> appreciate guideline and help


You want:

http://java.sun.com/javase/6/docs/ap...orService.html

Your code looks like:

public class FileProcessingTask implements Runnable {
private final File file;
public FileProcessingTask(File file) {
this.file = file;
}
public void run() {
try {
// process file
}
catch (Exception e) {
// log the exception
// close any open files
}
}
}

public class FileProcessingApp {
public static void main(String... args) {
Collection<File> filesToProcess; // initialise this however you like
int numThreads = Runtime.getRuntime().availableProcessors() * 2;
ExecutorService executor = Executors.newFixedThreadPool(numThreads);
for (File file: filesToProcess) {
executor.execute(new FileProcessingTask(file));
}
executor.awaitTermination(Long.MAX_VALUE, TimeUnit.MILLISECONDS);
}
}

tom

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Joshua Cranmer
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      08-17-2009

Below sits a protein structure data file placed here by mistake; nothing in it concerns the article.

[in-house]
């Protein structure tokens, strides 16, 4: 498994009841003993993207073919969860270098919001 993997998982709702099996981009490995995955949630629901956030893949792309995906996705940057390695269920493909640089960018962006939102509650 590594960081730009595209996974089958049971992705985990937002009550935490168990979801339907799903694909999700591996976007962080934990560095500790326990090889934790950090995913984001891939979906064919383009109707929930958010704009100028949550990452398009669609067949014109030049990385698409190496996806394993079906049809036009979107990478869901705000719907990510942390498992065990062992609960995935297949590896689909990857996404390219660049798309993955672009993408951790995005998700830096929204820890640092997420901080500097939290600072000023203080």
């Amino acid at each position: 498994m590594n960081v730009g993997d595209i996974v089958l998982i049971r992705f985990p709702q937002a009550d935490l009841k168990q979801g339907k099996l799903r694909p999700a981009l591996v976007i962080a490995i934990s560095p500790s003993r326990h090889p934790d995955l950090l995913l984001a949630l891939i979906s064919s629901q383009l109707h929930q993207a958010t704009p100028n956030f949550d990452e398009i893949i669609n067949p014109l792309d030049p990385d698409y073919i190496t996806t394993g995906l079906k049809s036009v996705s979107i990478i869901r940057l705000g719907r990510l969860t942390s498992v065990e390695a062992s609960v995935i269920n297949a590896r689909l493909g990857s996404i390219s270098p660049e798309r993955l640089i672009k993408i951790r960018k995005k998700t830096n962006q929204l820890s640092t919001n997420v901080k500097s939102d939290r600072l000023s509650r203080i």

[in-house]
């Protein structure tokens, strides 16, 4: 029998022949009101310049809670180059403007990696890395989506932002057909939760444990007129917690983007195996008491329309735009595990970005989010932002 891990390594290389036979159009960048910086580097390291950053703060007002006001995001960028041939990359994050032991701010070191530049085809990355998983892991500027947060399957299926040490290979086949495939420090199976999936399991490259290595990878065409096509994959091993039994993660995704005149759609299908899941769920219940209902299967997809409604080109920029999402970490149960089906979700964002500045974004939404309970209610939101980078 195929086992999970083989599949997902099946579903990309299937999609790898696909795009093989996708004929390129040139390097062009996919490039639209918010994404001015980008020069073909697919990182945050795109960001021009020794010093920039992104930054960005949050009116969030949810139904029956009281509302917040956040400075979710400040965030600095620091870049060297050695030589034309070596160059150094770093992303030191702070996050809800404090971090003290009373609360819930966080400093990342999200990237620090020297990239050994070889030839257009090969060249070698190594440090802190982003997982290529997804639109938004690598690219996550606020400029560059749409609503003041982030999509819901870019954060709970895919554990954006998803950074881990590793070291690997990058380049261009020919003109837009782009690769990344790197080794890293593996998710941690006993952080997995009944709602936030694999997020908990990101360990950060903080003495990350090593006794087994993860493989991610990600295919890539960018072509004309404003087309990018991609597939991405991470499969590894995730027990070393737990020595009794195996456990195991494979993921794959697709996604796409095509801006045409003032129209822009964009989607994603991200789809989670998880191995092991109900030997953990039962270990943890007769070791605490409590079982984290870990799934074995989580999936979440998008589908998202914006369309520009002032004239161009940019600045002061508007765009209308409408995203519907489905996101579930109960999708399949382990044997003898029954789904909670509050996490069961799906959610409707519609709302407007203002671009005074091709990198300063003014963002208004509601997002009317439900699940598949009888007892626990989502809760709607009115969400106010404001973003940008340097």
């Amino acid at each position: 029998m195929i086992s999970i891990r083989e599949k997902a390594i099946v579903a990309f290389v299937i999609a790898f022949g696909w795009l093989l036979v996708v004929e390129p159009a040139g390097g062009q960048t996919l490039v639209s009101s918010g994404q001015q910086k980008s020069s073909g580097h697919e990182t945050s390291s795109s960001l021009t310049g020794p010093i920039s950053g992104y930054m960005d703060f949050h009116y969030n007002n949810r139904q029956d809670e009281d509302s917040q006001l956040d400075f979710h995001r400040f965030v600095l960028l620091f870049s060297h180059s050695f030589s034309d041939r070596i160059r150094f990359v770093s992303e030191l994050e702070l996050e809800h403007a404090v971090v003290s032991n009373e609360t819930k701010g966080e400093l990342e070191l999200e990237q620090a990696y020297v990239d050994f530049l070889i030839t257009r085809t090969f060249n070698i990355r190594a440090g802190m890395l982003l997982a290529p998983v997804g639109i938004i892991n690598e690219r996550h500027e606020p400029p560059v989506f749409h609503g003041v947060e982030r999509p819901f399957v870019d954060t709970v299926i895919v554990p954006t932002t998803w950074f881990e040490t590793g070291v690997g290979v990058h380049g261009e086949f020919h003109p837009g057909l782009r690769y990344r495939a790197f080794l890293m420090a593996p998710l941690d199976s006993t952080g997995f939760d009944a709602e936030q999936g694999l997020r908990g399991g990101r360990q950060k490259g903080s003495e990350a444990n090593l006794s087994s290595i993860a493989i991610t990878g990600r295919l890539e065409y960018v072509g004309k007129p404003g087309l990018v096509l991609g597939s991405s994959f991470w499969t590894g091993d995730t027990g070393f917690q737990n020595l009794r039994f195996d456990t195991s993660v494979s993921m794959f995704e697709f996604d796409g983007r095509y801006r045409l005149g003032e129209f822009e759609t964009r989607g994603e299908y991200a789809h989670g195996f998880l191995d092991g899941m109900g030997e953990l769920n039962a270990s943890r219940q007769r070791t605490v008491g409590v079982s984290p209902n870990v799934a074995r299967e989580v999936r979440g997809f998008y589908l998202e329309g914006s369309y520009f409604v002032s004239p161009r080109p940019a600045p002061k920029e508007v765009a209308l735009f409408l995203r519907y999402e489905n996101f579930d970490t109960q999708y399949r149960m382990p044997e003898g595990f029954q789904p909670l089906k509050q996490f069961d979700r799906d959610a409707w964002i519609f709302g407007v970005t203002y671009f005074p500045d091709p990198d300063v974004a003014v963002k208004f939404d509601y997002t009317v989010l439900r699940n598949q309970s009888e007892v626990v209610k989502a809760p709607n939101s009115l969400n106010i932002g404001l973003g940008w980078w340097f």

Motaz K. Saad wrote:
> I am working on file processing (large number of files) which is
> totally independent task for each file. I want to speedup processing
> using java thread but I do not want overwhelm my processor (core 2 due
> processor) with all threads at the same time.


Depending on what you are exactly doing, it seems to me that doing two
threads at a time will not be maximizing throughput. They could be
spending most of their time waiting around for disk I/O. On modern
processors, one thread-per-core is generally not optimal; ISTR hearing
somewhere that the correct number is about 1.5-2 per core.

> I want to run 2 parallel threads simultaneously and wait until they
> finish then run the next 2 threads. furthermore, each thread allocate
> large amount of memory so I need to de-allocate the thread after
> collecting the result from it.


As long as you watch who holds references to what, the GC will clear
memory up itself. I think it would generally be sufficient to make sure
that you don't keep references to the threads unless necessary--good
programming practices will likely confine the leaks.

> I would appreciate if anyone direct my to similar set example
> I would appreciate guideline and help


The first thing to recommend is that you have a grasp on how to do
concurrent programming. If your tasks do not communicate to each other
or to the main program, you probably don't have any thread-safety issues.

The best way to actually implement this is probably with the new from